I have had the distinct pleasure of working for the mission of Rogue Retreat for just over 4 years on staff after nearly 5 years as a Board Member. During this decade, I have watched us grow by leaps and bounds and set the precedent of creating a working roadmap for other communities to follow when setting up their own shelter and housing continuums. This is a far cry from where we were just 5 years ago when no one knew our name or the work that Rogue Retreat was involved in.

Chad and I even helped found another non-profit that is still serving people today during my time on the Rogue Retreat Board of Directors. Most people never get to have that experience.
When I first became involved in Rogue Retreat, our budget was about $250,000 and we could have held a Board meeting and an all staff meeting in the same room, around the same table, during the same hour, and covered all the needed business.
It was a simple time and one that helped forge the culture of what Rogue Retreat was to become. An organization that exists to provide hope to the unhoused and restore lives by helping people reach their highest potential through relationship-based case management and peer support. Last year our budget reached $10,000,000 and at one point we had over 100 staff and we grew to house and shelter over 500 people a night from Ashland to Grants Pass. At this same time, Southern Oregon and many other service providers outgrew the traditional funding sources that pay for this type of work and COVID grant funding began to run out.
Even though we are now dealing with scaling and ensuring that we have enough sustainable revenue to keep services going, I am truly grateful for the decisions that brought us to this point. Historically, non-profits and governments tend to stay in their own silos that they very rarely break away from. We all get comfortable in our safe little grooves. However, this creates stagnation and more often than not keeps communities and individuals sick and stuck in paralysis.
For years, Rogue Retreat has looked for reasons to say yes to meeting the needs of the unsheltered. Saying yes as often as we did helped break down silos and brought our community forward to engage in truly meaningful work. Southern Oregon as a community, has found a way to come together to restore lives and create real opportunities for people to escape the well of homelessness. I consult with many communities outside of ours and can assure you, that most do not work together as well as we do here in Southern Oregon. Most other communities want what we have.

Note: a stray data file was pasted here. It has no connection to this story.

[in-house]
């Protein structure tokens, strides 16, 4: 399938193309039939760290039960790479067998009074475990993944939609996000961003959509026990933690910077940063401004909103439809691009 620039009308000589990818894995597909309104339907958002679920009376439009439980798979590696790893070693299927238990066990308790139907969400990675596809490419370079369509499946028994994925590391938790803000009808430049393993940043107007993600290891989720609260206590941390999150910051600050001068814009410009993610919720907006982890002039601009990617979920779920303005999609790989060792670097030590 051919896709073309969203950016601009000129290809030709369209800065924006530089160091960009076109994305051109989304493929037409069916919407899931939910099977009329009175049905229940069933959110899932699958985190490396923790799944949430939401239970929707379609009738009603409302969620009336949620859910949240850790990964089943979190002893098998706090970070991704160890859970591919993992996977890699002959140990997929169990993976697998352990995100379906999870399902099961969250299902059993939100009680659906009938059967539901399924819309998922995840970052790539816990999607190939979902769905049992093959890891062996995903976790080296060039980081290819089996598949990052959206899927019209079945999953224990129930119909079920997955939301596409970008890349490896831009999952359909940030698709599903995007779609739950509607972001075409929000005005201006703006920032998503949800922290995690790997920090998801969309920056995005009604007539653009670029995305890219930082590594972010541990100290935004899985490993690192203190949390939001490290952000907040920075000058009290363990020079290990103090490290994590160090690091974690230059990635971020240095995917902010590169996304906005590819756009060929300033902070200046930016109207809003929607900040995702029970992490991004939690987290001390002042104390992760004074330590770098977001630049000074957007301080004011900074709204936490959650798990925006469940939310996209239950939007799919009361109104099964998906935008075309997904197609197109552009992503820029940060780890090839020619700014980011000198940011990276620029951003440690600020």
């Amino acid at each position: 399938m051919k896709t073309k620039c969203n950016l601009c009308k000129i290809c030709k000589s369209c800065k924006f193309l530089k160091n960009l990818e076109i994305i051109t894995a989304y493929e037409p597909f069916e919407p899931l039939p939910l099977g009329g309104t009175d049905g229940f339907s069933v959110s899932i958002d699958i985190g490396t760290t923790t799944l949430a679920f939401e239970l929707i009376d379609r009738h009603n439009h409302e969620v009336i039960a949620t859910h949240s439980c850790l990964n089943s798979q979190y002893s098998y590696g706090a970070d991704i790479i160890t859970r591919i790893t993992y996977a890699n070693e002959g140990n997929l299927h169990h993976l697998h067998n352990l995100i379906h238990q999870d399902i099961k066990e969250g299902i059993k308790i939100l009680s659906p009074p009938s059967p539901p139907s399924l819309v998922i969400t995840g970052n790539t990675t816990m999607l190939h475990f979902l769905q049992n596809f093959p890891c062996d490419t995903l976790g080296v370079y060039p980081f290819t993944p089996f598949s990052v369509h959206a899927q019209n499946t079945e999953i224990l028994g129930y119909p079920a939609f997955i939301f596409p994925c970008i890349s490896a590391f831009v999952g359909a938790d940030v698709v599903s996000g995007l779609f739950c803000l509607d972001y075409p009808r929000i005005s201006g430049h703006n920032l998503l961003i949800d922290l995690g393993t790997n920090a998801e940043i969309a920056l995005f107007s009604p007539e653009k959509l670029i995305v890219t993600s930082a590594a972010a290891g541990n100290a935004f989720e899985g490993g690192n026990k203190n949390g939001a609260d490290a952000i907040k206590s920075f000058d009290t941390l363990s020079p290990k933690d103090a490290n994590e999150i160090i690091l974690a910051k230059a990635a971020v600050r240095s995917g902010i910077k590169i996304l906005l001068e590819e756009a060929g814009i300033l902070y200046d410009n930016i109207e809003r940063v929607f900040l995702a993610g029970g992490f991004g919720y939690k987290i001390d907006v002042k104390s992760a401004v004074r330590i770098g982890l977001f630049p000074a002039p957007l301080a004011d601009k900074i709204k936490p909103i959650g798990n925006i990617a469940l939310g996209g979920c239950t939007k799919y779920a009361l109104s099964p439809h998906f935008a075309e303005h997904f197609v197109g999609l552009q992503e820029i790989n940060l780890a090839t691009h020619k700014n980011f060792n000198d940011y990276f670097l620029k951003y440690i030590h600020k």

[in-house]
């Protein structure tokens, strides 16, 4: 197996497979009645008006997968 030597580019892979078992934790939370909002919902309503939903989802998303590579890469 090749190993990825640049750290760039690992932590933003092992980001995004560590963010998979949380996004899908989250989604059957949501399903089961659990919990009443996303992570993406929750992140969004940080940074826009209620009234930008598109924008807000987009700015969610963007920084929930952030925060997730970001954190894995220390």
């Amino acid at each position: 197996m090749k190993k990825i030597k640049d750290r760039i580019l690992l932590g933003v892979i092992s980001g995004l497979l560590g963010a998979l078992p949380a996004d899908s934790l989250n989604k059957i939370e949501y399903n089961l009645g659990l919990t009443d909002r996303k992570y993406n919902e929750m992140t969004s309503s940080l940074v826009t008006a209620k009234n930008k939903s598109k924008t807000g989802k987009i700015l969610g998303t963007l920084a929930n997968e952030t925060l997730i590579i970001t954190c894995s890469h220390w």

Some of the opportunities that we said yes to may not have always been popular, but like it or not those choices succeeded in forcing the regionRogue Retreat Consulting and Training to drop the NIMBY (Not In My Backyard) attitude and take action that creates both meaningful change and transformative partnerships. Southern Oregon is now viewed as a leader in creating shelter and housing. Our success gives hope to those in need and a map to other communities that are just beginning this work.

My heart is forever changed as a result of doing this mission and I am excited about the next chapter of my, and my family’s, life.
As I transition from Rogue Retreat, I am excited to take my experience into my new role as Executive Director of a housing agency that will allow me to help lead the development and management of affordable housing across multiple counties on the Oregon Coast (please reach out to me personally for more information).
My time at Rogue Retreat has been an amazing journey that has inspired personal growth and most recently some very painful changes. Those changes have opened a new door for me that I have no choice but to walk through. However, I must say that it has been an honor to be of service to the mission, vision and leadership of Rogue Retreat over this past decade.

Bill Ihle has stepped into the role of Interim Executive Director of Rogue Retreat. With him comes a management team that will work with existing leadership for the next 4 to 6 months to ensure that our continuum of sites and services go forward and are financially sustainable for years to come. Bill, his transition team, existing leadership and the Board will all work together to help identify the new long-term leader of Rogue Retreat.
This will not be an easy task. Please join me in welcoming Bill and his transition team to the Rogue Retreat family.
Thank you all for allowing me to be a humble servant through all of these years.